Guest author: Roberta Eaton ~ Beliefs and myths of southern Africa III: The Xhosa

Roberta Eaton, aka Robbie Cheadle, shares the third of her posts on the beliefs and myths of her home. Other posts in the series can be found by cicking here: Part One, Part Two

Beliefs and myths of southern Africa – The Xhosa (pronounced KOH-suh)

The Xhosa-speaking people of South Africa, also know as the “Red Blanket People” are descendant of the Nguni clan. They are divided into several subgroups each with their own district and related heritages. The major subgroups include Bomvana, Mpondomise, Thembu, Xesibe and Mpondo. This article refers to all these subgroups collectively as Xhosa. The Xhosa people traditionally hail from the southeastern area of South Africa.

Xhosa is a Nguni Bantu language with click consonants. Xhosa is a tonal language which means that the same sequence of consonants and vowels can have different meanings, depending on intonation. Xhosa has two tones: high and low. Xhosa is one of the eleven official languages of South Africa.

One oral tradition claims that the name “Xhosa” comes from a legendary leader and King of the same name. Another tradition states that all the Xhosa subgroups are descendants of one ancestor, Tshawa.

Red and the orange of ochre are the traditional colours of the Xhosa.

Picture from South African History Online

God and the afterlife

The Xhosa people traditionally believed in a supreme deity known as uThixo or uQamata. It was this supreme being that made the heavens and earth and brought forth the people and animals. In Xhosa tradition the ancestors act as intermediaries between the living and God, who rarely becomes involved in the everyday life of people.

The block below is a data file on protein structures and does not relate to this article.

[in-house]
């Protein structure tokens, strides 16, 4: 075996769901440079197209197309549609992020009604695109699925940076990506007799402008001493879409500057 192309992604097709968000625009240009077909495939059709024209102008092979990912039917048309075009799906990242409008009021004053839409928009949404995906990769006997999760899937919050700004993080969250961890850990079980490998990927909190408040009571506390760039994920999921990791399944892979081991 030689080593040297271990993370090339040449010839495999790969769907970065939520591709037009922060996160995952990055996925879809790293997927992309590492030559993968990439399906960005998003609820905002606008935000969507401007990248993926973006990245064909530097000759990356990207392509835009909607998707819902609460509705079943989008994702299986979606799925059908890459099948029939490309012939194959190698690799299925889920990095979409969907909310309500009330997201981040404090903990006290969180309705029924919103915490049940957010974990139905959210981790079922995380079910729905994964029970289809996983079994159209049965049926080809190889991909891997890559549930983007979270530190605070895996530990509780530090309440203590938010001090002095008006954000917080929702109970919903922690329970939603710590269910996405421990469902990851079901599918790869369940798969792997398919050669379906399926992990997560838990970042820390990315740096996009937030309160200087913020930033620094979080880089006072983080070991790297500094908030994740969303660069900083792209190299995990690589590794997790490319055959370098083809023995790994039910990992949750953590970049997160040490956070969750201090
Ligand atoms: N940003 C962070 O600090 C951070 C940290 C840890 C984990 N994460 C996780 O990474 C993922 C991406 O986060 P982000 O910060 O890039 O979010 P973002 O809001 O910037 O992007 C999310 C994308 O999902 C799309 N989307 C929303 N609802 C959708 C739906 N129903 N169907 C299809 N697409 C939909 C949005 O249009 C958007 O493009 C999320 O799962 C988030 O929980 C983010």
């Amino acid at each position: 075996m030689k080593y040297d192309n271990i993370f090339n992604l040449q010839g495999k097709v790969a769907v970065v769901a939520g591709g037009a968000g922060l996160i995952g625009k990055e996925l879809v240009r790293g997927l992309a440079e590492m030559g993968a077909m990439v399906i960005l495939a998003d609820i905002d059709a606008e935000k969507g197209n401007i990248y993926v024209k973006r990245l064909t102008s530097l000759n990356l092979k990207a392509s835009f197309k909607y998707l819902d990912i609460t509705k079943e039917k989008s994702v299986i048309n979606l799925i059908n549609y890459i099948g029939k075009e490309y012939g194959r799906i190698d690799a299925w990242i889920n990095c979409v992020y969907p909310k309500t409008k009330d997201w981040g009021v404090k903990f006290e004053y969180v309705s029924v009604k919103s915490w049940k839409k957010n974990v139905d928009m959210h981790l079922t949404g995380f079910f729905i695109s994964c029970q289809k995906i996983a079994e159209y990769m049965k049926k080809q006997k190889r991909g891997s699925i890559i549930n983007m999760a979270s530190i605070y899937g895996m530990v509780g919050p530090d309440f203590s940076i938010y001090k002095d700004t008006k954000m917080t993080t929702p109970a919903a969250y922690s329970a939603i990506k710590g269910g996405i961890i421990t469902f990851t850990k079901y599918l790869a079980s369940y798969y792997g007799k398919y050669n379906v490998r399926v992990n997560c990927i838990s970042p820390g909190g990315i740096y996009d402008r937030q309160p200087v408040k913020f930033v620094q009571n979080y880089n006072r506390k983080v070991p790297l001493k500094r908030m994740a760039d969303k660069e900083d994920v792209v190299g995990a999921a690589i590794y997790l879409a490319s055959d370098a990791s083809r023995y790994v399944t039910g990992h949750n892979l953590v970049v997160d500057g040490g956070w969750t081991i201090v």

The Xhosa people generally look to their ancestors for blessings of prosperity and protection.  The departed heads of the family, who are interested in their relatives as individuals, are honoured through ritual offerings and sacrifices. The ancestors traditionally make their wishes know to the living through dreams. Witch doctors act as mediums to interpret the dreams through which the ancestral fathers speak to their families. They often wear white, a symbol of purity.

Dancing is one of the ways the living converse with the dead and offer praise to the ancestors.

Today, many Xhosa-speaking people are Christian. Modern cultural traditionalists frequently combine Christianity with traditional beliefs and practices.

The Lightning Bird

The impundulu or lightning bird, takes the form of a white and black bird, about the size of a man, with a large hooked beak, long legs and red feet. The impundulu is often the servant or familiar of a witch and will attack the witch’s enemies. It is said to have an insatiable appetite for blood.

The impundulu is very powerful. When it flaps its wings thunder roars, and when it spits, forked lightning flashes. Where impundulu strikes the ground is seared and that is where it lays its eggs. The eggs can be either a good or a bad omen which results in it being necessary to dig it up and dispose of it.